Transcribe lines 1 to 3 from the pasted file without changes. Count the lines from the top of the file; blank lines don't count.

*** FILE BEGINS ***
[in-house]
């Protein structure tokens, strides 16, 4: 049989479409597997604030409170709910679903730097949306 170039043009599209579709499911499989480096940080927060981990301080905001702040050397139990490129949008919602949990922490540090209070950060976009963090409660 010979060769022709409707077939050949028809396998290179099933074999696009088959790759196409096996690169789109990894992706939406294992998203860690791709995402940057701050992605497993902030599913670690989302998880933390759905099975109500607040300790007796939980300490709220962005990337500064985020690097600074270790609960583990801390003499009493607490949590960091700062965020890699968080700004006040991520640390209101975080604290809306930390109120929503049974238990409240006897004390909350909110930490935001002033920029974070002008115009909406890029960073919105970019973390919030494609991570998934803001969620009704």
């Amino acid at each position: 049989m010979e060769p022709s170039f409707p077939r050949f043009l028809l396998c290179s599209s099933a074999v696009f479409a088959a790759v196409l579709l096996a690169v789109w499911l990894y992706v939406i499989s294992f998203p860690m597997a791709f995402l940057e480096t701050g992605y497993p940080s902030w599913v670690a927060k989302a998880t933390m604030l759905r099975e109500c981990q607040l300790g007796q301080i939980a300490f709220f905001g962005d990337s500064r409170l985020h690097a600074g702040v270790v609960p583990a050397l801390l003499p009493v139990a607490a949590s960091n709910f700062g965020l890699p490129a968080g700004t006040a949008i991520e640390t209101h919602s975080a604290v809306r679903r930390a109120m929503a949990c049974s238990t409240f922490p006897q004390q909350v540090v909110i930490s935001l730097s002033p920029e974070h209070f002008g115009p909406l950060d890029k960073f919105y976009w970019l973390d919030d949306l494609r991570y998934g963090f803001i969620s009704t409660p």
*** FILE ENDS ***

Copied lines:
[in-house]
């Protein structure tokens, strides 16, 4: 049989479409597997604030409170709910679903730097949306 170039043009599209579709499911499989480096940080927060981990301080905001702040050397139990490129949008919602949990922490540090209070950060976009963090409660 010979060769022709409707077939050949028809396998290179099933074999696009088959790759196409096996690169789109990894992706939406294992998203860690791709995402940057701050992605497993902030599913670690989302998880933390759905099975109500607040300790007796939980300490709220962005990337500064985020690097600074270790609960583990801390003499009493607490949590960091700062965020890699968080700004006040991520640390209101975080604290809306930390109120929503049974238990409240006897004390909350909110930490935001002033920029974070002008115009909406890029960073919105970019973390919030494609991570998934803001969620009704």
């Amino acid at each position: 049989m010979e060769p022709s170039f409707p077939r050949f043009l028809l396998c290179s599209s099933a074999v696009f479409a088959a790759v196409l579709l096996a690169v789109w499911l990894y992706v939406i499989s294992f998203p860690m597997a791709f995402l940057e480096t701050g992605y497993p940080s902030w599913v670690a927060k989302a998880t933390m604030l759905r099975e109500c981990q607040l300790g007796q301080i939980a300490f709220f905001g962005d990337s500064r409170l985020h690097a600074g702040v270790v609960p583990a050397l801390l003499p009493v139990a607490a949590s960091n709910f700062g965020l890699p490129a968080g700004t006040a949008i991520e640390t209101h919602s975080a604290v809306r679903r930390a109120m929503a949990c049974s238990t409240f922490p006897q004390q909350v540090v909110i930490s935001l730097s002033p920029e974070h209070f002008g115009p909406l950060d890029k960073f919105y976009w970019l973390d919030d949306l494609r991570y998934g963090f803001i969620s009704t409660p």